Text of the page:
A civic recovery? Or a graph of er… something-or-other.

Last year, I bought a copy of Political Participation in Britain (Paul Whiteley, 2012).  On page 86 there is a graph (bear with me…) of responses to one of the questions from the British Election Study Continuous Monitoring Survey.  This study asks 1000 people a month their views on a variety of political issues.  This particular question reads: “Over the past few years, have you volunteered to get involved in politics or community affairs?”  Whiteley describes “a slow but noticeable decline” from April 2004 to December 2010.  He writes: “It is no coincidence that this was the beginning of the worst financial crisis and recession in eighty years, suggesting that the state of the economy has an influence on social capital”.  At the anniversary of the London Olympics, I wondered whether the The Games could have made a difference to how involved people get with their communities, so I went back to the data to bring the graph up to date.

Before we go too much further into unpacking some of this, I’ll show you my version of Whiteley’s graph.  He uses monthly data, while I collapse mine to quarters; his stops at the end of 2010, whereas I now have the data up until the end of Q1 2013.  I also annotated mine with pretty red arrows.

04Q2_to_13Q1_civics_BES_CMS_annotatedThere are quite a few things here that need more thought.  First up, I don’t see an obvious Olympic dividend.  The pick-up in civic activity began well before the Olympics.

Secondly, Whiteley claimed that the data he used (up to Q4 2010) showed a “noticeable” decline.  Looking at it now, with the 2011 and 2012 data, I’m not at all sure that’s the case.  Hell, even if you put your hand up to the screen to cover the later data, I’m not sure you’d really describe the decline as particularly “noticeable”.

Thirdly, look at the question on which the graph is based: “Over the past few years, have you volunteered to get involved in politics or community affairs?”  What’s this really asking? “Over the past few years” is such a woolly timeframe that this is more of an attitudinal question than an activity question.  My best guess is that the question stands for ‘Would you get involved…?’ more than it stands for ‘Did you get involved…?’.

So what about the last segment of the graph?  It looks as though people got more enthusiastic about getting involved in politics and community affairs sometime shortly after the last General Election.  As far as I’m concerned the jury’s still out, but it certainly seems to suggest a political driver, rather than Whiteley’s economic driver, for the change in responses to this question.

I wonder (and I’m whispering very quietly here), could the Big Society have anything to do with this…?

 

EDITED 26/7/13: After a tweet from @karlwilding, I plotted the confidence intervals for the means in the graph above.  This one was done in Excel and has ended up looking less spiky, but it’s the same data.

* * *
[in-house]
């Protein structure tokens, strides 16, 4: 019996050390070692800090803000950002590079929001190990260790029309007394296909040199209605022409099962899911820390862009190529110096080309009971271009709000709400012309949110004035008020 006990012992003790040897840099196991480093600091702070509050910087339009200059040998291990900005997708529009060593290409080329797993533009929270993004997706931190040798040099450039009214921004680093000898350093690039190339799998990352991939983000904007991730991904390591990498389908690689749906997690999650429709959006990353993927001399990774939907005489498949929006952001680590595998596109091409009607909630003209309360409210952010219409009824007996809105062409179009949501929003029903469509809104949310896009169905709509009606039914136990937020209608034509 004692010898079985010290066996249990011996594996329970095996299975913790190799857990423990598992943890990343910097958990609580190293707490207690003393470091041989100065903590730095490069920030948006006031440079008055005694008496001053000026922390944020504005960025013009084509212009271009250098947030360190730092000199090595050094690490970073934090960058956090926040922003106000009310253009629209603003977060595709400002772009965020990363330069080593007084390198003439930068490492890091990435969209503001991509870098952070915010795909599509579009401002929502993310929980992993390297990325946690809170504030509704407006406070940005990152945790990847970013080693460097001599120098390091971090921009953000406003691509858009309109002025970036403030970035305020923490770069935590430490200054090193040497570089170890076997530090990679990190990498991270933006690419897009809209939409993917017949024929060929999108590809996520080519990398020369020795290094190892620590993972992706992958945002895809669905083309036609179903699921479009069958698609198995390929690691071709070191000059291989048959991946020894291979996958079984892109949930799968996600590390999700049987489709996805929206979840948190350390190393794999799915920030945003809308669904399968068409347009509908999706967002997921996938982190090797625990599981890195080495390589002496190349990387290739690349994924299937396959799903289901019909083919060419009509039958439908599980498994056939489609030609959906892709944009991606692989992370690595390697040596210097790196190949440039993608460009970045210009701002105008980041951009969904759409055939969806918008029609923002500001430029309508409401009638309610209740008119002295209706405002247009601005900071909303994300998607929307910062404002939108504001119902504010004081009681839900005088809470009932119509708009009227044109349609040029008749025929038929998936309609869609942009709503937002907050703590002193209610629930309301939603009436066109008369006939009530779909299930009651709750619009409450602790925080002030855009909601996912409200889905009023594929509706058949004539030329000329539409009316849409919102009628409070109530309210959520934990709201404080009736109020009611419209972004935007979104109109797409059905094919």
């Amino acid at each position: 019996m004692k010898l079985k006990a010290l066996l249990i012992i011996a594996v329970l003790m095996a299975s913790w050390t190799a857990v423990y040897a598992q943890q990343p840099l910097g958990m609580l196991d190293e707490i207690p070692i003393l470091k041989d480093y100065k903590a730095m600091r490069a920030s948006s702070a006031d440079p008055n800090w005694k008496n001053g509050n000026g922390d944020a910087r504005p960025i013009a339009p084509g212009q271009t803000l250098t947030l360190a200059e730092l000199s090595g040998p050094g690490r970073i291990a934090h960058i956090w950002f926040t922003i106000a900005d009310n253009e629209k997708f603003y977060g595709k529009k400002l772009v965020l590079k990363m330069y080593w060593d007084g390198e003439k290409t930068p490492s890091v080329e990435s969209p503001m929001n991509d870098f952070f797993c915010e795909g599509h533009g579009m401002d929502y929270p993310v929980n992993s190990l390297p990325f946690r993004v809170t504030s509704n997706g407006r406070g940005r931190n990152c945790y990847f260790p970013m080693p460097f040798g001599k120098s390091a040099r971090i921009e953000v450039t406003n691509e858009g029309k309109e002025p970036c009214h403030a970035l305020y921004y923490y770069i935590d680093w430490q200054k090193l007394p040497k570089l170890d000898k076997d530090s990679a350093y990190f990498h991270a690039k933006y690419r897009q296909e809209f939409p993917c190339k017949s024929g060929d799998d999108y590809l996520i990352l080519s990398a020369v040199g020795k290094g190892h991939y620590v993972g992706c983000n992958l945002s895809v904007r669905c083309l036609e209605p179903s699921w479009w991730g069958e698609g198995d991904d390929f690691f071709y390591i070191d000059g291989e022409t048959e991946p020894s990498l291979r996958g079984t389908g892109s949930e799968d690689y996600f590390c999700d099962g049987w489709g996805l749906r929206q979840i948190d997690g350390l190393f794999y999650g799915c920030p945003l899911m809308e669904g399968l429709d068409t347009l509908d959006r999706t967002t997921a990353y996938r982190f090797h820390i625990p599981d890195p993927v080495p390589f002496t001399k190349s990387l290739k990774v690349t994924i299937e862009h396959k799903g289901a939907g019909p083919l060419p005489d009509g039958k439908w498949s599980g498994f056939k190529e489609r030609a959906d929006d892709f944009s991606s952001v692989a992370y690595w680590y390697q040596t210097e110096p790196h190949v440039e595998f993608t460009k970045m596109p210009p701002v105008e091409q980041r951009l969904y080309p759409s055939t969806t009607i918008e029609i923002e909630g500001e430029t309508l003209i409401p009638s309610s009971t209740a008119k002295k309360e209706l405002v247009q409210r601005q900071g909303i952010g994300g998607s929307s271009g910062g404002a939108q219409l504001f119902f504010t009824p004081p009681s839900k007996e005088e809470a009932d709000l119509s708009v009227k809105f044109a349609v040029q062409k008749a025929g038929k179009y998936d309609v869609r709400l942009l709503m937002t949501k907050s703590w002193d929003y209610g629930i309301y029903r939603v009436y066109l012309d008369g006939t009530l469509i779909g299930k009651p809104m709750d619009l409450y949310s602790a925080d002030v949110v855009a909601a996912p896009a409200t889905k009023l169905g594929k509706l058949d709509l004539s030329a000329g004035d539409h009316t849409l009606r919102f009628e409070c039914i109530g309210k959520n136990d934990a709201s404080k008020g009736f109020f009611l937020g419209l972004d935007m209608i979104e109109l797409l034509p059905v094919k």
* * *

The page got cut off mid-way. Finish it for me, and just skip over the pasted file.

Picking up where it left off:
04Q2_to_13Q1_civics_BES_CMS_ExcelwithCI

The eye is now drawn much more to the dips than to the peaks: if there’s anything here to explain at all, it now looks as though it’s in the 2010 and 2004 troughs.

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2 Responses to A civic recovery? Or a graph of er… something-or-other.

  1. dave says:

    There’s a lot of jumps here, surely. Firstly, the question is retrospective, but you’re right to suggest it’s as much attitudinal, but the idea that it’s _really_ a question of intent isn’t supportable.

    The survey asks whether people have undertaken activity in the last few years. And they report in the months following a GE that they’ve done less. Of course they do – everyone is wounded. Those people who have done activity don’t wish to acknowledge it (there’s a well-observed phenomenon that opinion polls just after elections show more people voting for the winners; this could easily be the converse; more people not wishing to acknowledge that they worked their backsides off and lost. Then there’s the Lib Dems who wish to expunge their role in helping things turn out the way they did from memory.

    In other words, it seems like a proxy for ‘how do you feel about your involvement in politics now’ rather than ‘how do you feel about being politically involved in the future’.

    Secondly – and far more importantly – if this is a 1000-person survey, we’re talking about changes between 2-2.5%, which is to say ‘what 5 people thought at this time’. That’s pretty small, as survey samples go really.

    • Vicki Bolton says:

      Well, it’s 3000 people a quarter (1000 a month) and you’re trying to explain changes of about 5%, so it’s not quite that bad… Take your point, though – not great either! I actually don’t think there’s much here. Most evidence shows pretty steady volunteering rates (at different levels depending on what question you ask, and the context in which you ask it) – and I don’t think this really shows anything different.

      I like your take on the attitudinal question. It’s a terrible question, really.

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